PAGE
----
Book Analysis: Before We Were Free
Adolescent literature is a form of literal writing that targets teenagers and issues affecting them. With teenagers as the audience, this type of literature has specific characteristics that identifies with the group. Some features include issues affecting teenagers such as in orientation of major themes, and simplicity that captures the group’s attention. This paper seeks to explore the book Before We Were Free with the aim of proving the work as adolescent literature. In order to achieve this, the paper will analyze the book in relation to characteristics of adolescents’ literature.
One of the major features of adolescent literature that is applied in the text is an adolescent protagonist. This means that the literature’s outline is centered on an adolescent from whom other the characters’ roles are derived. A review of the literature identifies Anita, a 12 year old, as the main character. The major themes of the book, freedom and social relationships, are also developed through her as other characters are defined in relation to Anita. Her sister, Lucinda, is for instance described from Anita’s point of reference.
The author illustrates Lucinda’s emotional instability relative to that of Anita. While the two characters were both sad, in one instance, Anita was able to hold her composure much better than her sister was. Similarly, the author uses Anita in demonstrating other characters conditions under her narration. She is used to illustrate the learning conditions and rules at her school, in which pupils had to emulate practices in American schools. The same approach is used to illustrate the society of the Dominican Republic’s suffering under the police officers that induced fear in the society (Alvarez, p. , 12, 17).
Application of a familiar setting is another characteristic of adolescent literature that is observable in the text. A family set up like Anita’s family for example illustrates a home in which most adolescents are familiar. Scenes such as the rules in American schools, as well as the suffering under dictatorial rule are also common knowledge among the target group, as they relate to history and contemporary issues acquired through curriculum syllabus or from informally learnt history from adults and news.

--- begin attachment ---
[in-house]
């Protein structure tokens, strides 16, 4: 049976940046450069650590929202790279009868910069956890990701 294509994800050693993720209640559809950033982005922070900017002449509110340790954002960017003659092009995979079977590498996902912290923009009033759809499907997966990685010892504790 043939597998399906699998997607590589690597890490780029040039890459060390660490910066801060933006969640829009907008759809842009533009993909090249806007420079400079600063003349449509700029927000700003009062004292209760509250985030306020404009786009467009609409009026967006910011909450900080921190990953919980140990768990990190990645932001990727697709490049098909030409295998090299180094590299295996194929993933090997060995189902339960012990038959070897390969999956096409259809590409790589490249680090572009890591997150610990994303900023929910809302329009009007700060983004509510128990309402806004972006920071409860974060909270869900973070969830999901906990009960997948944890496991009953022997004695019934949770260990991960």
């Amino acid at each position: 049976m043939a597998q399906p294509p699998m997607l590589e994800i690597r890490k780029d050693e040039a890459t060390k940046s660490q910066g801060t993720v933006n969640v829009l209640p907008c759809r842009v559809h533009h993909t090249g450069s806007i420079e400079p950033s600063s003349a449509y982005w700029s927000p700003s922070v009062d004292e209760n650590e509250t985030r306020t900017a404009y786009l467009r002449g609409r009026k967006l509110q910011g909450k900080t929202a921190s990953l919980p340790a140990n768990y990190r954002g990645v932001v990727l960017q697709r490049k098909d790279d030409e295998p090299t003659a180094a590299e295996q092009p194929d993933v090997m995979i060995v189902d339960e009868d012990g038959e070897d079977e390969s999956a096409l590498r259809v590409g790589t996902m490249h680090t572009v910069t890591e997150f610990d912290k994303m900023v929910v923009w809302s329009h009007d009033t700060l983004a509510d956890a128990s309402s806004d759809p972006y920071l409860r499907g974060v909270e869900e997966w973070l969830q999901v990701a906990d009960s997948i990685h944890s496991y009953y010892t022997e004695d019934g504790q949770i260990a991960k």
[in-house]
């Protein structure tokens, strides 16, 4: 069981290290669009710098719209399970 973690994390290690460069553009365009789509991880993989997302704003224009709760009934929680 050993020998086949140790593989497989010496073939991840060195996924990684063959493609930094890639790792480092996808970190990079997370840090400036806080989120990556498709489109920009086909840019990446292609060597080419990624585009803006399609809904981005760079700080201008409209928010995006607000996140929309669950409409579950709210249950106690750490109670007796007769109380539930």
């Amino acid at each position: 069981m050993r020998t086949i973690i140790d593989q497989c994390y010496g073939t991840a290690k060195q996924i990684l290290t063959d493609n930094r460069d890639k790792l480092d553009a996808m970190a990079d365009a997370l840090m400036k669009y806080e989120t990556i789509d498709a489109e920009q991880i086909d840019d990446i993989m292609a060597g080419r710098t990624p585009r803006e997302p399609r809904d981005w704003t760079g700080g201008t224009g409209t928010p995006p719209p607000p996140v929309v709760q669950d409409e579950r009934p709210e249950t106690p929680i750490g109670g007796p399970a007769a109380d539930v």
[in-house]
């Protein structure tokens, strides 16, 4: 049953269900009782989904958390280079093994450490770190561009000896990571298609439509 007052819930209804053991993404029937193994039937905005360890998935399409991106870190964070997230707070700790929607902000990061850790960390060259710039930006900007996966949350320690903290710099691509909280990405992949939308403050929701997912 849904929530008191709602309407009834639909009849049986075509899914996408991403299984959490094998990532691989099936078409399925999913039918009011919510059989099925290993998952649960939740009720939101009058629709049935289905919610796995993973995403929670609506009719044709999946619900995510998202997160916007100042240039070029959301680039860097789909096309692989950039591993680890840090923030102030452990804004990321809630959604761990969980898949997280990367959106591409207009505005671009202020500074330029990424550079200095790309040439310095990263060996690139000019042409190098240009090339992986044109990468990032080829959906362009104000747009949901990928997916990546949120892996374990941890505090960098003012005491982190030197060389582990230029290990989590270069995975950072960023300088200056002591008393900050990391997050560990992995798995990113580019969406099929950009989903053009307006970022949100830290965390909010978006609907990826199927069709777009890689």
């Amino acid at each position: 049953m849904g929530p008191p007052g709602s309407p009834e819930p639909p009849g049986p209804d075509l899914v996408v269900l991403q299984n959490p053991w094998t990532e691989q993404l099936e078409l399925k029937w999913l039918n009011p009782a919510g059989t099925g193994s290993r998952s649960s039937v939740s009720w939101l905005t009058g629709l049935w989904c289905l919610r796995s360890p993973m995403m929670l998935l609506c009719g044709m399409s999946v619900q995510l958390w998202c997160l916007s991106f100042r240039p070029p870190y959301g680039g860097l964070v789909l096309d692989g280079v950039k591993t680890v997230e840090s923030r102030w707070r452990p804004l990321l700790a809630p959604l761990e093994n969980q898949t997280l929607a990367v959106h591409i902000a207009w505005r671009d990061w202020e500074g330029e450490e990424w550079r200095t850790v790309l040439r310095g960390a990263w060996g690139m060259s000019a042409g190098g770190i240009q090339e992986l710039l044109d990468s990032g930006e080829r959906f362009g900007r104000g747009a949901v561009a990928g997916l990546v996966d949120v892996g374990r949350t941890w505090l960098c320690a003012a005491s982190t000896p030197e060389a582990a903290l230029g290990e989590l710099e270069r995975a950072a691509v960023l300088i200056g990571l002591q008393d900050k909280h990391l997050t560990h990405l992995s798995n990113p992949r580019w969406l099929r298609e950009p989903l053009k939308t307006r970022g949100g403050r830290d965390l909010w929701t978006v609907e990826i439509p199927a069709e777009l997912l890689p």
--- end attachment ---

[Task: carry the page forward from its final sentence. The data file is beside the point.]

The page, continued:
Similarly, the expressly and impliedly demonstrated themes of dictatorial leadership and family relationships are daily experiences of adolescents who are under constant guidance by parents in their family set ups and by teachers in schools (Alvarez, p. 79). Application of the first person narration, as well as the passive role of adults in development of major themes also identifies the work as an adolescent literature.
The main character, Anita, is the narrator in the story and presents the story and other characters from her point of view while the involved adults in the plot such as Anita’s father and Trujillo are just facilitators of themes of conflict, lack of freedom, and relationships. Alvarez succeeded in developing a literary text whose themes demonstrate the book’s educative purpose. These themes demonstrate the text’s possible application in informing the target population, the adolescents, of the existence of conflicts and essence of positive approaches to and benefits of conflict resolution.
The family based approach to the story also educates the adolescents, who are at a rebellious stage, of the benefits of social relations and conflict resolution. The text also applies irony that demonstrates Anita’s indifferent opinion over freedom that is contrary to what was expected of her enlightenment about the subject. While she learned from school that her country lacks freedom, Anita remains content and does not question this. However, the destiny of the fight for freedom remains unresolved and its success debatable. Alvarez’s text is, therefore, an adolescent oriented literature.